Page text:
The Fog (1980)
Once again, Memo: Don’t build over a gravesite. This time it’s a small Northern California fishing town that was built over an old leper colony. The town is targeted for revenge by a killer fog containing zombie-ghosts seeking retribution.
he Blair Witch Project (1999)
A “spookimentary” based on footage found a year after the disappearance of three student filmmakers in the woods near Burkittsville, Maryland, this film had people talking about the mystery and getting sick at the dizzy handheld footage.
Jigsaw, a serial killer who sets up elaborate devices that his victims must figure out or die in, has trapped Dr. Lawrence Gordon in one of his deadly games. Dr. Gordon must figure out a way to get out in time. Hint: Saw.
The Ring (2002)
A young reporter investigates mysterious videotape that causes the death of anyone within a week of viewing it. Home viewing should be on DVD only as to avoid the VHS tape curse.
The Vanishing (1983)
The boyfriend of an abducted woman searches for her and the person who took her. He finally meets up with the abductor, who promises to reveal what has happened to her. Sandra Bullock stars and after this movie it can’t be said that she can’t act her way out of a box.
A puzzle box is actually the doorway to hell in this film that introduces us to Pinhead, a scary guy with nails throughout his skull. So why isn’t he called Nailhead? Anyway, the plot revolves around Frank, who has cheated Pinhead by living through an encounter with him earlier and his brother’s cheating wife, Julia. Various people lose their skin and lives before all is set right by Frank’s niece, Kirsty.
Dawn of the Dead (1978)
Due to a slight problem of the dead rising and eating every brain in sight, two cops, a traffic reporter and his TV exec girlfriend take refuge in a shopping mall. If zombies weren’t bad enough they’re forced to battle for the food court with an evil biker gang too.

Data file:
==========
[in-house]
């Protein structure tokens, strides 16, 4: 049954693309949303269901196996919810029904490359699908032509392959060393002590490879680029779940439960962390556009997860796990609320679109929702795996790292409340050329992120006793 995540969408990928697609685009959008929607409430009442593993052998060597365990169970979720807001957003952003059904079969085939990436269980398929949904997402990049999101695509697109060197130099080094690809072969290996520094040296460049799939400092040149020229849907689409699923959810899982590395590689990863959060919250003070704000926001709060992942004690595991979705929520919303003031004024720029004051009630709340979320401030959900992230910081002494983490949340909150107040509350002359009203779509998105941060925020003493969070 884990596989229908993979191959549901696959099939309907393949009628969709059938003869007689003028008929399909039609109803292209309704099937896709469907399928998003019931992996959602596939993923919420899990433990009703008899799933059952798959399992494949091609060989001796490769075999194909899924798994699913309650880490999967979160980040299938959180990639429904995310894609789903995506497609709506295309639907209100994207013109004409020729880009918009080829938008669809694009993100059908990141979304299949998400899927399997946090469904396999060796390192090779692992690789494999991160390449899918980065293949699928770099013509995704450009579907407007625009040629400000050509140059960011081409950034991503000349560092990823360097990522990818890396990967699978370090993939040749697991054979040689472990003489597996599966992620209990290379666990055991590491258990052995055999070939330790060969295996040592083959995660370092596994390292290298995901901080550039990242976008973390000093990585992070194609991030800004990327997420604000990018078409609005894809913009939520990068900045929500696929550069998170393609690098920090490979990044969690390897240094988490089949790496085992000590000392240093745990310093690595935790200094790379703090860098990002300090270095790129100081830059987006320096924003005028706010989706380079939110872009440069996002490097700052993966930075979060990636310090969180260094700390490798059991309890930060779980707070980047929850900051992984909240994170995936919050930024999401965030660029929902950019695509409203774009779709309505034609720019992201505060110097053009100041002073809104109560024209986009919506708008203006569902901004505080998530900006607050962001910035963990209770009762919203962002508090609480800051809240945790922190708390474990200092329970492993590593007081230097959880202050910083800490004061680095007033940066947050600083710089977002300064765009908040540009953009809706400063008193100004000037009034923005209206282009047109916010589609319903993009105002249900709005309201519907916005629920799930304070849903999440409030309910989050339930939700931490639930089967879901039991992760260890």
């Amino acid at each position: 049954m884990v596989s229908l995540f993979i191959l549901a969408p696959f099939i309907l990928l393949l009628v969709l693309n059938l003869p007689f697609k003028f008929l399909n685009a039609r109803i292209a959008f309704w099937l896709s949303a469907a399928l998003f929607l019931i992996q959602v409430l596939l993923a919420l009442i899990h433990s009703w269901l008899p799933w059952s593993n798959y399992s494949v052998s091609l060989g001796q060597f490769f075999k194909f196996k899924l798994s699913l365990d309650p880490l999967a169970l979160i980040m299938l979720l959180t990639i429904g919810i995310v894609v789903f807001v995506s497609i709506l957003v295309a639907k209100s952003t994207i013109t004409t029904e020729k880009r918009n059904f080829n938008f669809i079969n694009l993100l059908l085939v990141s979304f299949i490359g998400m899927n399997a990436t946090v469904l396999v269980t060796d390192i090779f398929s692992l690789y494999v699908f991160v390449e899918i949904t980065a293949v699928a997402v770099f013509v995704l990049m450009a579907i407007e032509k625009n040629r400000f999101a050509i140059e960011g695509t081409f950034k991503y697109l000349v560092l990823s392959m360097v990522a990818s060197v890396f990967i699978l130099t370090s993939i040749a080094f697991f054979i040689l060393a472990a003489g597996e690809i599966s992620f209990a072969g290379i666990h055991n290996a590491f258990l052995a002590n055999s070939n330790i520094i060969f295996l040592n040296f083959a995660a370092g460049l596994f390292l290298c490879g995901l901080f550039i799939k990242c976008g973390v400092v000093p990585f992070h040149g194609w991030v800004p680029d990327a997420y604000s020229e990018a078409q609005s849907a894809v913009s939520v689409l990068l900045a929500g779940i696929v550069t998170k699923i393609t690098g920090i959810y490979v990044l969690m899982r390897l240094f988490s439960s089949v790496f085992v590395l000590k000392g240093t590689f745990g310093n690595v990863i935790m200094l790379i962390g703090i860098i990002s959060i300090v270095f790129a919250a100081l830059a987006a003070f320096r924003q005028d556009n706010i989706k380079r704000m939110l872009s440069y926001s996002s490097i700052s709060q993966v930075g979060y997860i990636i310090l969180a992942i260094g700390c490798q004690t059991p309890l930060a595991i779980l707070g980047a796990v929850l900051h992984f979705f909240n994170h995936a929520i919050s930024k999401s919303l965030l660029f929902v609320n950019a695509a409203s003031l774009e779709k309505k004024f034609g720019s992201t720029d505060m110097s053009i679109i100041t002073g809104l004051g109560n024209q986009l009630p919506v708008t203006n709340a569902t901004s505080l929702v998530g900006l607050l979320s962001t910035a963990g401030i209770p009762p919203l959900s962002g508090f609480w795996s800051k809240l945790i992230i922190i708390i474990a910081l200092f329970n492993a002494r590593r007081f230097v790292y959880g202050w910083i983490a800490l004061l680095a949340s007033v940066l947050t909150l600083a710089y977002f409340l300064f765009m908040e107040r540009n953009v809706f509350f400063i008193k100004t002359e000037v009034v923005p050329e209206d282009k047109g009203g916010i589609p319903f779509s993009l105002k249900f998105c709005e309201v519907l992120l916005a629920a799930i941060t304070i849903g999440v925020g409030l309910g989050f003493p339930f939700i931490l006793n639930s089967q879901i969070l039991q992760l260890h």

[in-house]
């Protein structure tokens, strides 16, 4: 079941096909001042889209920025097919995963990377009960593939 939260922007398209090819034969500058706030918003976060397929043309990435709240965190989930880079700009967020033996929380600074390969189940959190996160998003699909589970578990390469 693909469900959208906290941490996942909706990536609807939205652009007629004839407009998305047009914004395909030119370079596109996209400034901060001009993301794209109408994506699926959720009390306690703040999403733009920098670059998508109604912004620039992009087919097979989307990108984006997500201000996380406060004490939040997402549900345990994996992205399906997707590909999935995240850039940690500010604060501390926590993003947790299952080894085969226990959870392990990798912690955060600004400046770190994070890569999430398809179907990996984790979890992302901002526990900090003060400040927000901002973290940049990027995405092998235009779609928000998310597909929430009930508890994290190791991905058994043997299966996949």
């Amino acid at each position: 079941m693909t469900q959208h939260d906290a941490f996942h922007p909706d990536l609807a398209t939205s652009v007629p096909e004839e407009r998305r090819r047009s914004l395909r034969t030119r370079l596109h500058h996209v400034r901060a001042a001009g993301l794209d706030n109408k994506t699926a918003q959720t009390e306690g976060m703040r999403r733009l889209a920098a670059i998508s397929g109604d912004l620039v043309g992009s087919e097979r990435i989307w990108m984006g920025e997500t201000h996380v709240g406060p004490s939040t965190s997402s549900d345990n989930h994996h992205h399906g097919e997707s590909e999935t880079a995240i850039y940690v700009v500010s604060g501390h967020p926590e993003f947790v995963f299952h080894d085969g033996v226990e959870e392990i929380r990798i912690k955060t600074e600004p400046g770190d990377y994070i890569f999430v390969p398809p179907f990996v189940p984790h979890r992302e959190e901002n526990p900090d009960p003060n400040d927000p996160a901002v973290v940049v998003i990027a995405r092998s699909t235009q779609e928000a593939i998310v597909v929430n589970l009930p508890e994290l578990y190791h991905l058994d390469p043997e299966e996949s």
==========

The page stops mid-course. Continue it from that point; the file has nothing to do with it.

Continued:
The Texas Chainsaw Massacre (1974)
A group of friends are driving on the back roads of Texas when they fall prey to a cannibalistic family, one of which is a leather-masked chainsaw-wielding maniac. This was the film that ended tourism in Texas until everybody figured out it was based on the murderer Ed Gein from Wisconsin. No word on how Wisconsin’s tourism industry is doing.
An unpopular and picked on girl with telekinetic powers gets pushed too far on prom night and becomes a rage-filled killing machine. Nerds everywhere rejoice!
Night of the Living Dead (1968)
A group of people hides from bloodthirsty zombies in a farmhouse. Cue the farm jokes now.
Children of the Corn (1984)
Also known as When Good Vegetables Go Bad. He Who Walks Behind the Rows wants Malachi and you to sit back, relax and be scared by a bunch of creepy kids. They sacrifice the adults of Gatlin, Nebraska to the demon who lives under the corn. A kind doctor and his wife battle the evil force, free the kids and burn corn.
The Evil Dead (1981)
Hitting the books takes on a whole new meaning for five college friends who travel to a cabin in the woods where they the find a scary book and then play a recording of incantations from the it unleashing demons who possess them one by one.
The Descent (2005)
Six female friends reunite after a tragic accident and end up trapped in a mountain cave because of a collapse. They soon find themselves being attacked by the bloodthirsty creatures (are there any other kind?) that live there. They struggle to survive the creatures and each other. Golden Girls, where are you?
The Hills Have Eyes (1977)
Made before MTV gave the Hills a whole set of other creeps, the creeps inhabiting these hills have their hungry eyes on an innocent family who had the bad luck to break down in their nuclear testing grounds of a backyard. Naturally, the family fights for their survival.
Sooo, scary movies not your thing? How about Starbucks? That’s not scary. Win a giftcard here!